President Bush Signs the New Genetic Information Nondiscrimination Act into Law  

May 01, 2008

President Bush signed into law the Genetic Information Nondiscrimination Act (“GINA” or "the Act"), H.R. 493, on May 21, 2008. The employment provisions of GINA become effective eighteen months after the date of enactment, while the provisions targeted at insurers go into effect for plan years beginning one year after the date of enactment. According to the National Human Genome Research Institute, fortyone states have enacted laws banning genetic discrimination by insurance companies, and thirty-two states have laws barring genetic discrimination in the workplace, including California, Connecticut, Delaware, Maryland, New Jersey, and New York. However, GINA is the federal government’s first legislative effort in the area. Employers should be aware of three key provisions in the new law.

First, GINA makes it unlawful for employers with fifteen or more employees to refuse to hire, to discharge, or to otherwise discriminate against an employee (including applicants) with respect to compensation, terms, conditions, or privileges of employment because of that employee’s genetic information. GINA further prohibits the segregation or classification of employees because of their genetic information in any way that would deprive those employees of employment opportunities or otherwise adversely affect their status as employees. Like Title VII, GINA also includes an anti-retaliation provision prohibiting discrimination because an individual has exercised his or her rights under the Act. In addition to employers, GINA also prohibits discrimination based on genetic information by employment agencies, labor organizations, and training programs. Employees asserting a claim of discrimination under GINA must take the same steps as are required under Title VII. They must first file a charge with the EEOC and receive a right-to-sue letter before bringing suit in court.

Second, in addition to prohibiting discrimination and retaliation, GINA includes a provision making it unlawful for employers to request, require, or purchase genetic information about an employee. There are a number of exceptions to this prohibition including one for inadvertent requests for genetic information. Another exception makes it permissible to request genetic information under certain conditions where the information involved will be used for genetic monitoring of the effects of toxic substances in the workplace.

Third, GINA amends the Employment Retirement Income Security Act of 1974 (“ERISA”), the Public Health Service Act, and the Internal Revenue Code. GINA amends these statutes by prohibiting discrimination in group premiums based on genetic information and by limiting the ability of group health plans and health insurance issuers to request or require an individual or family member to undergo genetic testing. In addition, GINA amends the Social Security Act to prohibit Medicare supplemental policy issuers from denying, conditioning issuance of the policy on, or discriminating in the pricing of the policy on the basis of an individual’s genetic information.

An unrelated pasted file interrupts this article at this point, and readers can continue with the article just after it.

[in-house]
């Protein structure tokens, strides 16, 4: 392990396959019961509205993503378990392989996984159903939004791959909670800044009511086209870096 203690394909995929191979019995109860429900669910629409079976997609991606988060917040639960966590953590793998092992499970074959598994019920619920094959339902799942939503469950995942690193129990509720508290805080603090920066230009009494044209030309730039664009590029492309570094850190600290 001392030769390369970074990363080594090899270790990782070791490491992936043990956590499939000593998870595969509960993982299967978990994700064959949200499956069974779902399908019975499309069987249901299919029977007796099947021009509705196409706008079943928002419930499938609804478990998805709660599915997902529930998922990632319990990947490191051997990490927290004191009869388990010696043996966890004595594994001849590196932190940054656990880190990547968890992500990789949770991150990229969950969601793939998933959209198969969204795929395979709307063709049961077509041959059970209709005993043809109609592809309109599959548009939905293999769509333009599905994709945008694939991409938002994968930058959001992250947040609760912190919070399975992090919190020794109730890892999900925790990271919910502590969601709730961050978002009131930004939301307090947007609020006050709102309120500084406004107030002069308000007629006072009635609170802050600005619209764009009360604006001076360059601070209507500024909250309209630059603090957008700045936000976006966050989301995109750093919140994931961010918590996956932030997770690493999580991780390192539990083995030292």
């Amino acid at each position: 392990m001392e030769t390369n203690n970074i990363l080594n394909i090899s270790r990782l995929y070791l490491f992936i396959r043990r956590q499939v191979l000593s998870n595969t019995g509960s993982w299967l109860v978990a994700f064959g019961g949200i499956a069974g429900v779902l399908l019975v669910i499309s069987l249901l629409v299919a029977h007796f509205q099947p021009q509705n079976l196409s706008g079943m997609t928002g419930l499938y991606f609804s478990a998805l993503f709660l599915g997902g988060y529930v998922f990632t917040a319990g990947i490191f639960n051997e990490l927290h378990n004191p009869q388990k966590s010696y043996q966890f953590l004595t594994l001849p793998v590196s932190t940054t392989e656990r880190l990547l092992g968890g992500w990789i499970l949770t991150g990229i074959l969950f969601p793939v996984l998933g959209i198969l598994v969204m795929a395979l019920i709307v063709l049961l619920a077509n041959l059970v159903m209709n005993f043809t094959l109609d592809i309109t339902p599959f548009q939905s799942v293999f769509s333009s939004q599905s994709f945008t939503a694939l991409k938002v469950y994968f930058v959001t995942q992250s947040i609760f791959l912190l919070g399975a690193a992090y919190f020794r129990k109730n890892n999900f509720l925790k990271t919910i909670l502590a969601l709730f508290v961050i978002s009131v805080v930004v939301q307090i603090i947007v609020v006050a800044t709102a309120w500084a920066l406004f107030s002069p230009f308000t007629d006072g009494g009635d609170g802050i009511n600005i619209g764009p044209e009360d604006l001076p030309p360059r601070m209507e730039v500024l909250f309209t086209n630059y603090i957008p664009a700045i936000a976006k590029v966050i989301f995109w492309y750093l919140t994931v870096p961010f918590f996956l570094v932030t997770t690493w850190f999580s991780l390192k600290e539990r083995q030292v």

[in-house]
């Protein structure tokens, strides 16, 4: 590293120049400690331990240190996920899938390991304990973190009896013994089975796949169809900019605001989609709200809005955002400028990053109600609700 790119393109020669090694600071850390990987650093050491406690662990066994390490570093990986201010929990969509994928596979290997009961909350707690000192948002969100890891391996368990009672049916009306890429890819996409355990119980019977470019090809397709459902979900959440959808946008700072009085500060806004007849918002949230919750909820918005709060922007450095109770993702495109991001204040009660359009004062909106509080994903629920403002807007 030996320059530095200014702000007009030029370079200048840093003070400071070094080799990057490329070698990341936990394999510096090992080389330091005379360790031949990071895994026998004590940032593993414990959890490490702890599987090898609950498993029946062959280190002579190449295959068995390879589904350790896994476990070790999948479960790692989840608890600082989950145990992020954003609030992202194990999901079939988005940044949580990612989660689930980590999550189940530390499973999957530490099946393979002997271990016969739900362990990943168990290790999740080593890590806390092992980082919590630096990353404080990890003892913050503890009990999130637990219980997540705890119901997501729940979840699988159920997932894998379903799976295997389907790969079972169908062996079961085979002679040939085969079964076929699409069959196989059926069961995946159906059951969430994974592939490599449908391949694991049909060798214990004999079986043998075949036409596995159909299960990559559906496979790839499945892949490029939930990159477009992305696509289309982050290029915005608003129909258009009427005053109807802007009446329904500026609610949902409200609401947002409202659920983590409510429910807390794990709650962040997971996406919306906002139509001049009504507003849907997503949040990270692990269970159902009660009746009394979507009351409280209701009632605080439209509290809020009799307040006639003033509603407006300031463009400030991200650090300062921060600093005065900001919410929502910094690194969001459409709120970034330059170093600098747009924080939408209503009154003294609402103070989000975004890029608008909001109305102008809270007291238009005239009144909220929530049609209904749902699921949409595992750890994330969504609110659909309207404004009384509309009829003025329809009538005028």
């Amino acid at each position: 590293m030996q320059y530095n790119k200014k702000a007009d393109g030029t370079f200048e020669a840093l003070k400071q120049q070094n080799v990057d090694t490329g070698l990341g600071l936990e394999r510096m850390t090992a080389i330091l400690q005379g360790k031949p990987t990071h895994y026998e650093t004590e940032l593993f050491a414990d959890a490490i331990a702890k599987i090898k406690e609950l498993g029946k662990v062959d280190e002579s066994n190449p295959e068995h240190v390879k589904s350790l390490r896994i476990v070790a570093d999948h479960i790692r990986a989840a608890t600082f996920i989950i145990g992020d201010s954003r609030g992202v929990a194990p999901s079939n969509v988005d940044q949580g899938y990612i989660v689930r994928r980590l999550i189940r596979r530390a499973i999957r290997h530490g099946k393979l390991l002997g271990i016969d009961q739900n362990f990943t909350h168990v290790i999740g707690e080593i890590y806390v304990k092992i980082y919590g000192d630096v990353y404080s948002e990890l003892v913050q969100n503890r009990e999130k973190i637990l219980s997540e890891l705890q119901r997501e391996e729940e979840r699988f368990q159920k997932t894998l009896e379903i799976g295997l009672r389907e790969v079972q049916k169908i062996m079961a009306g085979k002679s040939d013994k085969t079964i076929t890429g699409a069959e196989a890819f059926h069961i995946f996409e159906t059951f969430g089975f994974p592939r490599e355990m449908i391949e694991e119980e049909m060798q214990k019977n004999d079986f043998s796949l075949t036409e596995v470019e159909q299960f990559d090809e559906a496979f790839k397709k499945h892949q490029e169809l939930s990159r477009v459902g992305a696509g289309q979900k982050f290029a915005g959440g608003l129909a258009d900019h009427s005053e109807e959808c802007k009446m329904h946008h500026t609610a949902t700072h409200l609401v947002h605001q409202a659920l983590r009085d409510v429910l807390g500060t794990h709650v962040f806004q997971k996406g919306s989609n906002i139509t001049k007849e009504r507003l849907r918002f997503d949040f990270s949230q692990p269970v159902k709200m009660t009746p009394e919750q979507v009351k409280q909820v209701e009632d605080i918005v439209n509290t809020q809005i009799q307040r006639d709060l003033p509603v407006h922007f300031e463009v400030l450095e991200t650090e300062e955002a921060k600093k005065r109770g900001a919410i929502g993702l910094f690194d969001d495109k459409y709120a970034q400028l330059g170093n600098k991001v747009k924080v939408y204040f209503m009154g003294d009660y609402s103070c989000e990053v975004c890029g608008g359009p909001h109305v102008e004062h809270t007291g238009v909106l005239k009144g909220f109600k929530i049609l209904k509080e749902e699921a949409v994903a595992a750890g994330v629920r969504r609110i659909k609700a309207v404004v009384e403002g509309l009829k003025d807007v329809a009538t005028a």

While often tracking the language of Title VII and other statutes, the language of GINA raises a number of questions for employers. For example, while employers may not, unless an exception applies, request “genetic information” concerning their employees, that term is defined to include information about (1) an individual’s genetic tests, (2) the genetic tests of family members of an individual, and (3) the manifestation of a disease or disorder in family members of an individual. The third category may raise issues for employers when processing leave and accommodation requests. While GINA includes an exemption for employers who request family medical history information under the Family and Medical Leave Act (“FMLA”), an employer’s request for family medical information related to other types of leave or in relation to an accommodation request under the Americans with Disabilities Act (“ADA”) may not be exempted. Hopefully the regulations that will be promulgated by the EEOC, the Department of Labor, and the Secretary of Health and Human Services will clarify this and other questions raised by GINA.

In terms of a practical response to GINA, employers need to make adjustments to their policies and practices. Employers should take precautions to insure that they do not inadvertently request or receive genetic information about their employees. For example, employers may want to revise medical request forms to specify that they are requesting only non-genetic information. In addition, as with other discrimination laws, employers should take steps to insure that their managers and supervisors are not making employment-related decisions based on genetic information. Employers should amend their policies to reference GINA, alert staff to its requirements, and review their obligations under state laws in this area. This is particularly important because GINA does not preempt other state and federal statutes that may provide equal or greater protection for individuals in the area of genetic information discrimination. The regulations that will be promulgated by the EEOC and other federal agencies should be of assistance in determining additional ways in which employers must modify their behavior to be compliant with GINA. We will provide an update on GINA when the regulations are issued. „ „ „

This update was authored by Leora F. Eisenstadt (+1 215 994 2940; leora.eisenstadt@dechert.com).

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